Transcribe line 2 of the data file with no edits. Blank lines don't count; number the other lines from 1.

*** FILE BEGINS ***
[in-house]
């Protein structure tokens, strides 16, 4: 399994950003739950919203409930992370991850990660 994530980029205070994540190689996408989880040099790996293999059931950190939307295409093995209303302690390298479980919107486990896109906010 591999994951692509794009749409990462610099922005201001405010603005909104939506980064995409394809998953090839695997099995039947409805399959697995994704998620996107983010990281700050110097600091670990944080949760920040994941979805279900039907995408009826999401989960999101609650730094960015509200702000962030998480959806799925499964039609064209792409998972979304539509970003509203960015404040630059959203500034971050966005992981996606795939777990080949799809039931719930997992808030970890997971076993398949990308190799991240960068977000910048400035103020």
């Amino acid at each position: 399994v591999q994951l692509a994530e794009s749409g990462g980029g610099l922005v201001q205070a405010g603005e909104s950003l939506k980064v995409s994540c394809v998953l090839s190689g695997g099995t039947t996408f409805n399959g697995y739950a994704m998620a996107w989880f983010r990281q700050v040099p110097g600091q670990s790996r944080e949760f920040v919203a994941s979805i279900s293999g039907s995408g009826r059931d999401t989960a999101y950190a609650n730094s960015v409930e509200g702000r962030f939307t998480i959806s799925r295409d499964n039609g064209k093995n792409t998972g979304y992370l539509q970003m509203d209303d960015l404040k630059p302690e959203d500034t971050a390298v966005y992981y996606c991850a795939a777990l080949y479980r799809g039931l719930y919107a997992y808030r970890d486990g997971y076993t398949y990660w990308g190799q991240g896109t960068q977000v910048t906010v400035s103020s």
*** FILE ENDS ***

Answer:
């Protein structure tokens, strides 16, 4: 399994950003739950919203409930992370991850990660 994530980029205070994540190689996408989880040099790996293999059931950190939307295409093995209303302690390298479980919107486990896109906010 591999994951692509794009749409990462610099922005201001405010603005909104939506980064995409394809998953090839695997099995039947409805399959697995994704998620996107983010990281700050110097600091670990944080949760920040994941979805279900039907995408009826999401989960999101609650730094960015509200702000962030998480959806799925499964039609064209792409998972979304539509970003509203960015404040630059959203500034971050966005992981996606795939777990080949799809039931719930997992808030970890997971076993398949990308190799991240960068977000910048400035103020």